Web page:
Interview: Free Willy “Remember The Alamo”

This evening I met a fabulous new artist, and a delightful man as well. W.B. Jones is the brainstorm behind Free Willy, a feel good, drama free, magical, musical combination of 70’s style music, modern alternative bluegrass and just a Texas fashioned phenomena. The band proudly just released their debut album entitled, “Remember the Alamo”.

Although not the type of music I would normally listen to, I was miraculously amazed at Free Willy’s ability to sound like a full-blown orchestra. I was also pleasantly surprised at frontman, W.B. Jones’ vocal clarity. By the time I had finished listening to the complete recording of this full length album, I was a fan forever.

The members of the band include: W.B. Jones, lead vocalist and rhythm guitar, Jim Taylor, back-up vocals and bass, Spence Peppard, back-up vocals, lead guitar, drums, Kevin Carter, fiddle and mandolin, and Steve DeVries, banjo and harmonica. This band was uniquely formed by Jones in a very interesting way. Aside from that Jones had the vision and insight and invented what he calls the “Free Willy”, sound involving the lead instruments playing over the top of each other, as opposed to taking turns.

W.B. Jones has a dream involving a household word, a shelf full of awards, and a next album, already named and set to be recorded this fall….and I truly believe he will accomplish his dream because his songs are honest and come from the heart.

I just love your music, and I’ll admit it’s not the kind of music I would usually be attracted to, but somehow yours is different.

Thank you. What would you call my kind of music?

Maybe modern bluegrass, or alternative bluegrass. Maybe there should be a new genre label.

I just went to a weekend bluegrass festival. I hung out with some of the well-known bluegrass artists, and listened. I had intended it to be a bluegrass album when I started recording, but then I turned the banjo down and made it a rhythm instrument and mellowed everything out. So, I realized at the festival that we’re not a bluegrass band.

Well, I think it’s just happy music, that makes you feel good. It puts you in a good mood. 

I appreciate your feed-back, all of the songs make me happy too. That’s kind of the point. It’s easy to listen to. It has a little bit of a message but it doesn’t shove it down your throat.

Yes, drama-free. I was wondering, what kind of effort goes into writing your music? Musically it sounds really complicated, like a full-blown orchestra.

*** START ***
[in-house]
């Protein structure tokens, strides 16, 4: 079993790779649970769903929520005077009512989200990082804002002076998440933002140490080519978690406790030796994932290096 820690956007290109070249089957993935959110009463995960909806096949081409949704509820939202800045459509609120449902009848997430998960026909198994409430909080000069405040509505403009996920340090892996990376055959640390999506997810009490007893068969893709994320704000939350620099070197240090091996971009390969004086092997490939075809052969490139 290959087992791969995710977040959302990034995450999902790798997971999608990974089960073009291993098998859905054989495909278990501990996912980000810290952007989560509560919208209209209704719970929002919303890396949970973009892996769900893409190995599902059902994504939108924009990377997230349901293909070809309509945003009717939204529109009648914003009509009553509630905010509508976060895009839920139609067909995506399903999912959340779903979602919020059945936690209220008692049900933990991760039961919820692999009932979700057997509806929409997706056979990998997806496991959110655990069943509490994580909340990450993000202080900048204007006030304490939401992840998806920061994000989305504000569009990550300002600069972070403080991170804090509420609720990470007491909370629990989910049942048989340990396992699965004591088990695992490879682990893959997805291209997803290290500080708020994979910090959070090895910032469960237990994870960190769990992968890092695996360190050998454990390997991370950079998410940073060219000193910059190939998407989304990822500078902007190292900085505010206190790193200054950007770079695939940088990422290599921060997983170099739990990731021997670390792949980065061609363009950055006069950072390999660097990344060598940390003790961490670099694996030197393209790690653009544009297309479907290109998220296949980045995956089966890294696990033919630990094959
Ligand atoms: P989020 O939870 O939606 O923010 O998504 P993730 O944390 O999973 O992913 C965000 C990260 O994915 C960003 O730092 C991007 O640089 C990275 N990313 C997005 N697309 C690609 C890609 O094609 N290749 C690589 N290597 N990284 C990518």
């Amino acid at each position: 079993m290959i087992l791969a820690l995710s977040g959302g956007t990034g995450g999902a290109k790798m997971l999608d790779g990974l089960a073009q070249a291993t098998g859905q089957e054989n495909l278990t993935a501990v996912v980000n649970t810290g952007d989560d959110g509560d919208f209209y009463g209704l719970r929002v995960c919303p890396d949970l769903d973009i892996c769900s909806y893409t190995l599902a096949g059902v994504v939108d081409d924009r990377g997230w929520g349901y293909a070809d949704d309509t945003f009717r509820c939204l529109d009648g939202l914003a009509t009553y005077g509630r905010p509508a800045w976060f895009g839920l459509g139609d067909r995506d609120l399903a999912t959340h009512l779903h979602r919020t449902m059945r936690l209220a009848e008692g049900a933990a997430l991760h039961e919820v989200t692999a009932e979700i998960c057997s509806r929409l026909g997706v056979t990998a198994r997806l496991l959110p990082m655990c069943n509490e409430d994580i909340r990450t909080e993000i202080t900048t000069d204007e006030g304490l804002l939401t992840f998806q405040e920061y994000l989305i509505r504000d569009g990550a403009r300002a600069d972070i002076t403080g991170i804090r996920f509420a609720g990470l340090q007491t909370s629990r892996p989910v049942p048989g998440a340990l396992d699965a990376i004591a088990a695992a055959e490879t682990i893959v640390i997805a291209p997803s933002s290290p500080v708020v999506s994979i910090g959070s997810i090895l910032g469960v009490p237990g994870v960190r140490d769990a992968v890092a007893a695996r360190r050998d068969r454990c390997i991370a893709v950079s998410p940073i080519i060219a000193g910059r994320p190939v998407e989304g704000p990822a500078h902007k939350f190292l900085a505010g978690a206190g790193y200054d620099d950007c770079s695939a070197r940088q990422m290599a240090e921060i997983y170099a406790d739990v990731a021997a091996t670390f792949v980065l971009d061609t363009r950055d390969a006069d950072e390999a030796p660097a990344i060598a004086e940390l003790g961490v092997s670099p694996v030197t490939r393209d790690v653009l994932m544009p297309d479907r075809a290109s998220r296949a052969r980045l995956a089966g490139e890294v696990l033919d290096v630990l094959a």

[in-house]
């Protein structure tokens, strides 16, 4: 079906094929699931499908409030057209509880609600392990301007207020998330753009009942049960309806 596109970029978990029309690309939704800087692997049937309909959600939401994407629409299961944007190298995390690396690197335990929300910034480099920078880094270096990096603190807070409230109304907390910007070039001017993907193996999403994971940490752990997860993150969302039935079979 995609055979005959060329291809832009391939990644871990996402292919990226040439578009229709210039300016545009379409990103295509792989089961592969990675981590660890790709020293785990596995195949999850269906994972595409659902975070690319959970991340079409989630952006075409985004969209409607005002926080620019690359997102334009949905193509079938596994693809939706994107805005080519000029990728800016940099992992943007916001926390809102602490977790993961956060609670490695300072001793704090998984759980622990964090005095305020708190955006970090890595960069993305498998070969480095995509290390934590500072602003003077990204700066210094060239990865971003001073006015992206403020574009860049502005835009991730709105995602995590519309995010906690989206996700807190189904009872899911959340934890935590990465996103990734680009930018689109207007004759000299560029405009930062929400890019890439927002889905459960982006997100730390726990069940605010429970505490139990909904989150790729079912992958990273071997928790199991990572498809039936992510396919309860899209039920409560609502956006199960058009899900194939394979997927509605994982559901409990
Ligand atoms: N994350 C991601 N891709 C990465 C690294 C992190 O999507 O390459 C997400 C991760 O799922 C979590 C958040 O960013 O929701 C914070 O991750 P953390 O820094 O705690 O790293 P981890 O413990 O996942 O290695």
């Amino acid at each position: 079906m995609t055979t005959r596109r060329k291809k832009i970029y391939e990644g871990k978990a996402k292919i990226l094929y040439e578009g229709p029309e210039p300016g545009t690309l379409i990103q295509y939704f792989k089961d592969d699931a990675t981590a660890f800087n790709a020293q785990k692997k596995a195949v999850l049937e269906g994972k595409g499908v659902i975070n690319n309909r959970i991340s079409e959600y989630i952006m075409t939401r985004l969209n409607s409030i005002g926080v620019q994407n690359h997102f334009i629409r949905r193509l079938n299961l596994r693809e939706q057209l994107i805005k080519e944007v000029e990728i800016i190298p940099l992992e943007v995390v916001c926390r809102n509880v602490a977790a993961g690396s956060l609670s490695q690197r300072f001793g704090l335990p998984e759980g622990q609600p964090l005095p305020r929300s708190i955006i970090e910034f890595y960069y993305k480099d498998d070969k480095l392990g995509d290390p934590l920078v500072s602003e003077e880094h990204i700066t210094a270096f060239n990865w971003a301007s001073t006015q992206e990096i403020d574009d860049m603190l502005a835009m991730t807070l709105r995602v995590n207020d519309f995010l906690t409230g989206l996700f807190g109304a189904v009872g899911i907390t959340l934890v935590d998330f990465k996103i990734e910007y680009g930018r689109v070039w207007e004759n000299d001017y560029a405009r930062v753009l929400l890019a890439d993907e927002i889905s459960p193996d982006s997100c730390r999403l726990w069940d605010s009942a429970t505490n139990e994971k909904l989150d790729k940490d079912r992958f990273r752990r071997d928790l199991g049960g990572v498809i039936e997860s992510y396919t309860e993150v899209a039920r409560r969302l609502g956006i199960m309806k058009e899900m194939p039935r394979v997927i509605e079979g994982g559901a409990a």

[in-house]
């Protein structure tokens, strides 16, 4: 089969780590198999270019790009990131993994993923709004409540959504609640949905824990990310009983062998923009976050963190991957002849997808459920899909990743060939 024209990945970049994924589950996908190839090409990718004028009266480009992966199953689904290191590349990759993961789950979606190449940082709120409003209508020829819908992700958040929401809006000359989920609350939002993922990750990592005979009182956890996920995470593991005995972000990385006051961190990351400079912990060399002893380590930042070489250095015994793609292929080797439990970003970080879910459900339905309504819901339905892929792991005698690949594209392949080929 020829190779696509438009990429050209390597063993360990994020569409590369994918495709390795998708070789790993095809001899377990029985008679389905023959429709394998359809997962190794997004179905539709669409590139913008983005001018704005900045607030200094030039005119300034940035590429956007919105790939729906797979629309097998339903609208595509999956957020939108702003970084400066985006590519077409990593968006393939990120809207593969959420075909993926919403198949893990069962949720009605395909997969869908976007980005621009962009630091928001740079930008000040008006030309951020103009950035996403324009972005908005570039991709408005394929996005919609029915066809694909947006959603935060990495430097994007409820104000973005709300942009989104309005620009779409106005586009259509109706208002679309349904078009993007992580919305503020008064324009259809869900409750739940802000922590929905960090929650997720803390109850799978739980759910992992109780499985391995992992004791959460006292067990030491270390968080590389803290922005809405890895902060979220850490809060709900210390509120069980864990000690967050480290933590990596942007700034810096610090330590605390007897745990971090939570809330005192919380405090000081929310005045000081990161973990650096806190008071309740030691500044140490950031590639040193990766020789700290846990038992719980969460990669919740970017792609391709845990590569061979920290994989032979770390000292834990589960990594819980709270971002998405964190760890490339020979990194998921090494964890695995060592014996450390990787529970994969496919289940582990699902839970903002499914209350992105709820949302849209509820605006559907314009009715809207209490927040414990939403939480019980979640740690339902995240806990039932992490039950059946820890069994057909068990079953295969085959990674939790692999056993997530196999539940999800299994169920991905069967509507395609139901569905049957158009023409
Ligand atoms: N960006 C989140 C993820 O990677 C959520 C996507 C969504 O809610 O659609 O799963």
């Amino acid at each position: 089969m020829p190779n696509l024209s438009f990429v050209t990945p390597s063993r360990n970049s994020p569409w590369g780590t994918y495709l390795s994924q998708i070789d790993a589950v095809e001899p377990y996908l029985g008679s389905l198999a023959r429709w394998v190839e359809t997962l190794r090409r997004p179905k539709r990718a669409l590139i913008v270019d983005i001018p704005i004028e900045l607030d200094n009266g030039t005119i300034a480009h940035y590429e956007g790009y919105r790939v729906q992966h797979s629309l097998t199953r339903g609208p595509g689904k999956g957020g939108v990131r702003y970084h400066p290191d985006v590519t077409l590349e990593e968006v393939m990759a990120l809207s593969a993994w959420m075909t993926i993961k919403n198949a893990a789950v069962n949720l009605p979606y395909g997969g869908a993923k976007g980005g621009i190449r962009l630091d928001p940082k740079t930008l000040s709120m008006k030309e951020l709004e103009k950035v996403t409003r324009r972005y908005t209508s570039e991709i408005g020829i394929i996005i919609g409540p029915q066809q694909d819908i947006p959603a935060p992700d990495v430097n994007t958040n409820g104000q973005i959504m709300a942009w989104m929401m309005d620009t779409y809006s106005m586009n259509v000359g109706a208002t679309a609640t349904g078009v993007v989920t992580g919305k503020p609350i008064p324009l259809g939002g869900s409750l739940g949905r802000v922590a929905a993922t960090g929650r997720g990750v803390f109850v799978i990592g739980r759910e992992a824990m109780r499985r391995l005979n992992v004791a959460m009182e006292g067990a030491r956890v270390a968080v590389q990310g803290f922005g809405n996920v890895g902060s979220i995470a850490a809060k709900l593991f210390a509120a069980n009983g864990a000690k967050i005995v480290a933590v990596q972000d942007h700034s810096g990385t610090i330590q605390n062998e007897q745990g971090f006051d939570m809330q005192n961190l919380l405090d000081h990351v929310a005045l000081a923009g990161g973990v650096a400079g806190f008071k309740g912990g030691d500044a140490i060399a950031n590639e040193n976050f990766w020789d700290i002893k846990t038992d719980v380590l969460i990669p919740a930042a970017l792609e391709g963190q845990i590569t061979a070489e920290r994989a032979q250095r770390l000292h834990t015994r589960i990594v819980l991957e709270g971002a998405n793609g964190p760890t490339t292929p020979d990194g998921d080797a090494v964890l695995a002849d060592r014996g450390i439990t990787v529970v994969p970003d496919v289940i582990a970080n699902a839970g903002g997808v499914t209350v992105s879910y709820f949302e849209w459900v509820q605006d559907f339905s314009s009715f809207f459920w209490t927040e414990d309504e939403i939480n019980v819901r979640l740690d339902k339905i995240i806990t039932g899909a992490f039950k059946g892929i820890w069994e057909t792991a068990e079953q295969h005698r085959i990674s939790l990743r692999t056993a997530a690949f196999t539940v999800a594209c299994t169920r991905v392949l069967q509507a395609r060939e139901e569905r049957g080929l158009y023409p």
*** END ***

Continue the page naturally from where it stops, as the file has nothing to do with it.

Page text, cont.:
I can explain that. I’m not a career musician, I’m a career manager. I started playing music as a kid, but I’ve always been too busy. I’ve been a workaholic for many years. I would pull out my guitar from time to time, and maybe write a song, and play for friends or family. We came here to Crockett, because it had this little venue called, “Camp Street Cafe. It has a big statue of Lightnin’ Hopkins in front of it. There are International blues players that come through there, and it’s such a great venue. I became the greatest proponent of this venue, I sponsored it financially. They have an open mic jam every month, so I had been going to that. I went there one night. I had been standing in the back, and there was about 25 people playing their own instruments on top of each other. A girl that I know was up there leading the group with her Autoharp in the jam session. They ranged from ages 35 to 85, and it just sounded so good. It came to me right then, I decided I was going to find a studio and some good musicians in East Texas, take the songs that I’ve already written and write enough songs to finish an album, and recreate that sound. I had never heard it before, other than in that jam session. When we went into the studio, I laid down the rhythm track, and then I got the bass player and the drummer. Then I found these amazing virtuosos on fiddle and guitar, and I let them do their interpretation, let them just jam through it. Then I brought in the next guy and let him jam through it. Then we just kind of mixed them on top of each other. You couldn’t tell those musicians what we were doing because musicians are very structured. They are used to the way they have always done it. If I had told them that we were going to play a fiddle part on top of a guitar part, they probably wouldn’t have done it. They probably would’ve refused to participate in the project. So, I had to let them do their ego thing, not knowing we were going to jack someone on top of them. That’s also going on while we’re singing. That’s what makes it unique. We’ve got a lot of noise going on in the background while we’re singing. It’s very busy, and that’s not something that you’re used to hearing. We went back in and kept producing and producing. I call it the “Free Willy sound”, and that album is our first attempt at it.